Gemma unexpectedly provides a solution for Cady, as well as a new companion who only appears to be lifelike, until, darn it, she follows the path of many, many robots in the past who have broken Isaac Asimov’s Three Laws of Robotics. Getting there is much of the fun, of course, and so spoiling any more of the plot would be unkind. 

Instead, I’ll point to director Gerard Johnstone, who first came on my radar with his feature directorial debut, Housebound (2014), which quite successfully balanced horror and comedy. He also helmed the terrific, family-friendly adventure The New Legends of Monkey series on Netflix, which I thoroughly enjoyed. 

Mix those two together, enhanced with Allison Williams’ excellent performance, the excellent effects work, top-notch production values, and a sense of humor about the whole thing, and you might have M3GAN, who will always love you, as long as you play along.

The film opens today in Dallas, Fort Worth and surrounding cities, via Universal Pictures. For more information about the film, visit the official site

Review: ‘A Man Called Otto,’ Lovable Grouch

Tom Hanks stars as a grumpy old man in a remake of the Swedish original, directed by Marc Forster.

A funny thing happened on the way to committing suicide. 

The film opens in Dallas movie theaters Friday, January 6, via Sony Pictures.

Tom Hanks has a Tom Hanks problem, darn it. 

By this point in his long and distinguished career, in which he has played (almost) entirely heroic roles, it’s difficult to take him seriously as a grumpy old man. Indeed, he must do his level best not to be entirely charming; it feels disingenuous for him to play a disagreeable so-and-so who, even before he attends his retirement party, is already making arrangements for his own suicide. 

Truthfully, though, that’s one of truly tragic things about suicide: people who are clinically depressed, to the point that what they want most is to end the pain, whether it be physical or emotional in nature, do not always present as soneone you could point out in a crowd as suicidal. Often, the pain comes from deep inside, and the individual is either unwilling or, more frequently, unable to deal with the pain on their own and, especially, seek someone else’s help.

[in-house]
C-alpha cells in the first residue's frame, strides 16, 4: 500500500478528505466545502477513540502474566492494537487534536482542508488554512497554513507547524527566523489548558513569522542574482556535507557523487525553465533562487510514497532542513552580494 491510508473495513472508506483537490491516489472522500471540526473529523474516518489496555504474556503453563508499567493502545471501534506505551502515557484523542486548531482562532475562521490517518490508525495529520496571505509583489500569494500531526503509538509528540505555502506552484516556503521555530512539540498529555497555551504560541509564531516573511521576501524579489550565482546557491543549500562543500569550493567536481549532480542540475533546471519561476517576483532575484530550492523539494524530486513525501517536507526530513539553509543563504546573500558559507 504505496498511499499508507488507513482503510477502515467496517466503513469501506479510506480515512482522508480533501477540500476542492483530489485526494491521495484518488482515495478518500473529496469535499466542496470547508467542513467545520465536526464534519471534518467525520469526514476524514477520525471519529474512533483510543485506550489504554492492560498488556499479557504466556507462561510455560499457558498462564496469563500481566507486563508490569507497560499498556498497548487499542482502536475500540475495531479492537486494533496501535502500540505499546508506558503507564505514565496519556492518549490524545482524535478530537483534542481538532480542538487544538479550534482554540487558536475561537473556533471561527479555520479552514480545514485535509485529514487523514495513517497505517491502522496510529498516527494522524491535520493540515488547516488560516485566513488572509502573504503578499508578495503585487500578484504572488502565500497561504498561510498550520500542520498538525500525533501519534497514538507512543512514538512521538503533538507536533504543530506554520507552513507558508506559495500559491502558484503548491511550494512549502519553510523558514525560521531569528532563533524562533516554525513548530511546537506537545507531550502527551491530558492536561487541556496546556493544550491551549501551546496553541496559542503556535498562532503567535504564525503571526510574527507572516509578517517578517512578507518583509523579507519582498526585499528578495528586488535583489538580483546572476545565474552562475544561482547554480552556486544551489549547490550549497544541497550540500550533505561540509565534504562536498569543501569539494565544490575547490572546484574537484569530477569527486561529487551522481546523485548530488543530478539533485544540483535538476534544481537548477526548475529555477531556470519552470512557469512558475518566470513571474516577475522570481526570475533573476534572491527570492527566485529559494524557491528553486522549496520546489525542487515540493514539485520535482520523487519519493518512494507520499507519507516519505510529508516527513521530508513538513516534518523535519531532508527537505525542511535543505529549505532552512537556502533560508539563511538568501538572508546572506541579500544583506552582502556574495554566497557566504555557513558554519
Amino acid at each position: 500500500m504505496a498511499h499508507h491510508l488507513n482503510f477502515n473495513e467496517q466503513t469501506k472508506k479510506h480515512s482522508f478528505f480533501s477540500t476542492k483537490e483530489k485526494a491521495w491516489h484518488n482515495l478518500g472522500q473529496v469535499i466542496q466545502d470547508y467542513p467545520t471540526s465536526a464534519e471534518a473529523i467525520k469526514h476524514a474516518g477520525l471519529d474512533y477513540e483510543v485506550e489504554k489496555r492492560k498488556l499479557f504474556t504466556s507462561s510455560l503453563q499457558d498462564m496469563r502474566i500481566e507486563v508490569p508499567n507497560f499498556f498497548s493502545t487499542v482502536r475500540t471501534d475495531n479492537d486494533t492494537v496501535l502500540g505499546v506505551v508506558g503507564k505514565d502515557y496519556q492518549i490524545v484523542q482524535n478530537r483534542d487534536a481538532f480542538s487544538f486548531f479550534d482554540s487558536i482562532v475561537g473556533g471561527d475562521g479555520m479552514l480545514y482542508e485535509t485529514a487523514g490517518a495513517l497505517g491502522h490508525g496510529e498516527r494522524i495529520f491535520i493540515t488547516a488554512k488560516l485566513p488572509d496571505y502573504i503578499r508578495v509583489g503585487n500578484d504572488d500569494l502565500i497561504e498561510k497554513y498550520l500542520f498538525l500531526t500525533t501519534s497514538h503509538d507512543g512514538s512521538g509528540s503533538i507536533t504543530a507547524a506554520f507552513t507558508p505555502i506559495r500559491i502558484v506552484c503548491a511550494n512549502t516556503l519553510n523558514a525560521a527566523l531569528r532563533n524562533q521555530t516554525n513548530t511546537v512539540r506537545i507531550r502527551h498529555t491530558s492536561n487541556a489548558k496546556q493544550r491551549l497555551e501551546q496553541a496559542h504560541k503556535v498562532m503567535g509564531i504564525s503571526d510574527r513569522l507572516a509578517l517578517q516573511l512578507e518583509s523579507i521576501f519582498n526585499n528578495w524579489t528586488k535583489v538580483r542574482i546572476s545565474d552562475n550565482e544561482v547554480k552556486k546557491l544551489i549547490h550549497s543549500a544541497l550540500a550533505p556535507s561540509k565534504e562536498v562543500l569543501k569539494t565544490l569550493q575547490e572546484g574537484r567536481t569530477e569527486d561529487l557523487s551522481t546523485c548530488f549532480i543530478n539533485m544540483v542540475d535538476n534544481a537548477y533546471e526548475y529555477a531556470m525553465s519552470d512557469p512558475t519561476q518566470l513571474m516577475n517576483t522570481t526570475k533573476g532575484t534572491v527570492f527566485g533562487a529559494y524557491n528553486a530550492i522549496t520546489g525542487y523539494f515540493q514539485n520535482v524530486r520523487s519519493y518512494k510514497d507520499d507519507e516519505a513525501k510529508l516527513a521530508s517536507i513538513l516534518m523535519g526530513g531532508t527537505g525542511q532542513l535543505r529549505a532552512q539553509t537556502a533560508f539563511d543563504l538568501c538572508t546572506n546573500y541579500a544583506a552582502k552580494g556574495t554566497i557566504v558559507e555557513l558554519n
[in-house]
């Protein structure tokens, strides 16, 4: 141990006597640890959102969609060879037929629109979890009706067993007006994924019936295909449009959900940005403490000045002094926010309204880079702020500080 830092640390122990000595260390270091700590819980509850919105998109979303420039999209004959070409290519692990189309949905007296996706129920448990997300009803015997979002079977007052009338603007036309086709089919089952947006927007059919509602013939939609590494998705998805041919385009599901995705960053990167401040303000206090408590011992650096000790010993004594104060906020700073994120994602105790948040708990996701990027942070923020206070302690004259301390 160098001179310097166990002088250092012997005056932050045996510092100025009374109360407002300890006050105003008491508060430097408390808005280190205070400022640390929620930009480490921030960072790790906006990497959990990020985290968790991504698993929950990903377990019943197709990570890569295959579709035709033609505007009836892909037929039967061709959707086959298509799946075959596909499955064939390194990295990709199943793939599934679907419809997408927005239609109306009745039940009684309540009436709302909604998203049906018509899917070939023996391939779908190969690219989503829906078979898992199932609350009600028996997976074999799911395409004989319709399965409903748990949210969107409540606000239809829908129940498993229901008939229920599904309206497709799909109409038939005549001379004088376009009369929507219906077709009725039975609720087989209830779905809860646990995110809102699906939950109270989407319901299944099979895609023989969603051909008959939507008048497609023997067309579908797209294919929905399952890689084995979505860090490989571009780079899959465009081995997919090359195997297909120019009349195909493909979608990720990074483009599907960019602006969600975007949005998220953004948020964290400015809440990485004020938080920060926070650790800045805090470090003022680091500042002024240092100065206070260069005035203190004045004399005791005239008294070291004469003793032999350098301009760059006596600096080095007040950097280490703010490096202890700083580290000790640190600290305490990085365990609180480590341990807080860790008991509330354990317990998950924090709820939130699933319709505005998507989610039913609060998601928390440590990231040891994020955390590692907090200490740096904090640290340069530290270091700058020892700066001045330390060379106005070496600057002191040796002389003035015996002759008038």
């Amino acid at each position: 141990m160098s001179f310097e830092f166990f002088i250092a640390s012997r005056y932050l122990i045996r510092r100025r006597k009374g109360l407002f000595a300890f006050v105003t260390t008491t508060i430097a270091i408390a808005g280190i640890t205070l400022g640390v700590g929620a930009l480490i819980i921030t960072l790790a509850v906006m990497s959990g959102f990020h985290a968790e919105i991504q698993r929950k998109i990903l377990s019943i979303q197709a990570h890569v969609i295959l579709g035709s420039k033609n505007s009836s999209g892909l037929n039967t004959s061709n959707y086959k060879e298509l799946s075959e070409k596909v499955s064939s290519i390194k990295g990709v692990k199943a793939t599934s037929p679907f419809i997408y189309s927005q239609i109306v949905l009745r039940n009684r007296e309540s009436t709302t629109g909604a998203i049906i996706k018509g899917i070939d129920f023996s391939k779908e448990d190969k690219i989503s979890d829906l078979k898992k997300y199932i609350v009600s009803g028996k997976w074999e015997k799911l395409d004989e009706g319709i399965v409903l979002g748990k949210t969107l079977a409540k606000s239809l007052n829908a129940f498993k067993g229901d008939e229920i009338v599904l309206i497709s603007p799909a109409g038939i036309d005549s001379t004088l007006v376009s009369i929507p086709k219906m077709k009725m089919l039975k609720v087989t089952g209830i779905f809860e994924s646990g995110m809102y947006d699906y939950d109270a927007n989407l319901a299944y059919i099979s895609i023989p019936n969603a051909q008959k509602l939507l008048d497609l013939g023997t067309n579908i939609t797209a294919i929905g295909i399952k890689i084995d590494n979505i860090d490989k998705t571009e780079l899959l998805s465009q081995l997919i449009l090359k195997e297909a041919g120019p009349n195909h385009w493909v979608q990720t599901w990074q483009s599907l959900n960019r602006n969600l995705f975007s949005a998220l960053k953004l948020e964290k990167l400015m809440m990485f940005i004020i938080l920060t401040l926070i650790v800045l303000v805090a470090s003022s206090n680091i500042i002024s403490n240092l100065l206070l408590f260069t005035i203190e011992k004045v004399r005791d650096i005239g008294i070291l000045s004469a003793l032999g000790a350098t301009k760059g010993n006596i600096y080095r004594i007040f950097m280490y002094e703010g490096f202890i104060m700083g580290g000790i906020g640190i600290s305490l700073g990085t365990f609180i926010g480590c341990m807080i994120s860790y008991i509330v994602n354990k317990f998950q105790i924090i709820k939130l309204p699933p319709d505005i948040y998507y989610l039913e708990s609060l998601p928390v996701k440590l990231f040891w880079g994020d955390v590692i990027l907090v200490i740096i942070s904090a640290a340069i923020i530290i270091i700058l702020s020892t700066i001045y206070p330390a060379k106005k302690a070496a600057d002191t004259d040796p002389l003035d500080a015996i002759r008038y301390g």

Remaking Hannes Holm’s “shamelessly sentimental” — quoting myself — 2016 Swedish-language adaptation of Fredrik Backman’s popular novel En man som heter Ove, script writer David Magee (Finding Neverland, 2004) carries over the original’s kind-hearted character construction, moving the action to a mid-sized town in Ohio or Pennsylvania (where it was filmed) and changing the new neighbors from Middle Eastern to Mexican. The film spends less time in the past, reducing Otto’s memories to fond and/or bittersweet nostalgic highlights that inform his present, and allowing Tom Hanks to carry the primary emotional baggage to dramatize how Otto moves beyond his decision to end it all. 

Director Marc Forster keeps the shamelessly sentimental tone, however, and how could he not? Tom Hanks is a treasure, and even though the first half of the film requires a minimal investment in The Exceedingly Obvious, the latter half allows the elder Hanks to show, by the merest dampness in his eyes, a stiffening resolve in his face, or an adjustment in his body language, that he is, indeed, a very fine dramatic actor who also wrings every last laugh possible out of his familiar comic persona. 

Truman Hanks does his best to play Otto as a younger man who meets and marries Sonja, who is played by the wonderful Rachel Keller. As she has shown in her other roles, especially on the small screen in recent years (Legion, Fargo, Tokyo Vice), Keller is a vibrant performer who is capable of extreme fire and fury. Here, the role doesn’t call for that; consequently, it’s a much quieter performance that she modulates, probably to match more easily with Truman Hanks’ limited experience as an actor. It’s the relatively rare case in which an actor is called upon to play his real-life father as a younger man, and yes, the resemblance is uncanny. (His mother, Rita Wilson, also serves as one of the producers.)